To be honest, once I opened the box and saw the way the cooler was packaged, I thought to myself, this is nice, and more manufacturers should do this. Then as I dug the cooler out of the inner packaging and got to looking at it, I realized that this wasn't some fly-by-night design. There was a lot of thought and time that went into the AXP-100. First off it's a real pain to even get a C-style cooler this small, and still have it be effective enough to warrant any attention. Secondly, there is that trick little support system that keeps the cooler square and keeps users from kinking the heat pipes. Then, as if the fan on the cooler isn't perfect for what the AXP-100 is intended to do, they give users an adapter plate to allow them to throw on a Delta or Kaze fan if they wish.
From what I can see, and what I gathered from my testing, all that time and effort in the AXP-100 was well worth it. Here I am already saying I can see why its priced as it is, and I never covered the nickel coating, the pipe covers with TR logo's on them, nor did I cover the easy to use mounting system.
The fans I tested with are in fact plenty for the AXP-100, where the TY-100 actually performs better on the cooler than its larger brother. I was also advised that the fans being placed on the cooler to draw air off the motherboard would improve things since the fan wouldn't recycle heated air that way. I found that in my open air setup, it made no difference, but in a small form factor case with a PSU over it, it may make a couple of degrees difference. The reason the TY-140 did a little worse is for two reasons. When under PWM the fan speed was kept under 900 RPM most of the time, and hence not allowing the fan to really overtake the situation. At load, the CFM increases, but of course air seeks an easy path, and since the fan is larger than the fin body, you get a lot of the air ending up around the cooler, and not actually going through the cooler. By all means, if this isn't going in an HTPC, get a different fan and deal with the noise, the cooler has what it takes to keep even a heavy overclock under control; it just needs the right fan to help things along.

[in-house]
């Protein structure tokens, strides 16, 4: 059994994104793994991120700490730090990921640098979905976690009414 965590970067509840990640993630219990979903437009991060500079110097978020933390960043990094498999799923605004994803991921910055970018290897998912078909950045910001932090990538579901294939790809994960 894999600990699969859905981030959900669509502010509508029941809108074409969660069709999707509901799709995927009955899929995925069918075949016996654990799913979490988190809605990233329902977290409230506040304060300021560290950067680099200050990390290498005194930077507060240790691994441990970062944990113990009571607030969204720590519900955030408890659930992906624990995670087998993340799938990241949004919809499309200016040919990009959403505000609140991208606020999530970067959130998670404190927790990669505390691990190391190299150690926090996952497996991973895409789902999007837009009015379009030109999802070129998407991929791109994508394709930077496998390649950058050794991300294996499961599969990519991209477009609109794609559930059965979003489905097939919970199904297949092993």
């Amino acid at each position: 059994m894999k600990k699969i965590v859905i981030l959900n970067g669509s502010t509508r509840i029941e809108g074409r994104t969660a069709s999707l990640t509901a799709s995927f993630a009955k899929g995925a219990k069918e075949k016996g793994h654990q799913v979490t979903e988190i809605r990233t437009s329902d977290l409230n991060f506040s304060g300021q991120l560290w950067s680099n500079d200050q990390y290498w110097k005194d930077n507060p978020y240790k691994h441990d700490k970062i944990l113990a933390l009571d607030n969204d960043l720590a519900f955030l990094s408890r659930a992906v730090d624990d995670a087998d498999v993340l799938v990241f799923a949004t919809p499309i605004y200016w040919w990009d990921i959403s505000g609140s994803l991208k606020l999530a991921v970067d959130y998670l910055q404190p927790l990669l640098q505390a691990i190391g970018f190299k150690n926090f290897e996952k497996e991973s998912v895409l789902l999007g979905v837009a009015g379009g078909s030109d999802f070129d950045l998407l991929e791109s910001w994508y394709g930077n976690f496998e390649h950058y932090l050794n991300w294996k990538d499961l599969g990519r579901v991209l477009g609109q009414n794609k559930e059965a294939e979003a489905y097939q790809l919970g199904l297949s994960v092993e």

While my initial impression of the $59.95 MSRP was that it was a bit high, I have to say; at this point my mind is changed. The only coolers that may fit where the AXP-100 fits are the ETD-60-VD and the NH-L12, and both of those are larger and run closer to $70. On the other end you have the NH-L9i and the PH-TC90LS, which can be had at near $50 and $30 respectively, but neither of these coolers could finish the overclocked run of our testing. I have to say that Thermalright hit the low-profile market right where it had a hole, and I will bet that they will have no issues moving these coolers with the results I got with it.
It really is the perfect cooler for small environments. It allows you to use it in silence as-is and enjoy the comforts of managed thermals inside the PC and limited noise coming out of it. For those of you with something like the FT03 Mini, or even a Prodigy, slap in the AXP-100 and get a killer fan with high CFM and static pressure, and go ahead and clock the snot out of that gaming rig, the AXP-100 can handle the job with the right fan selection.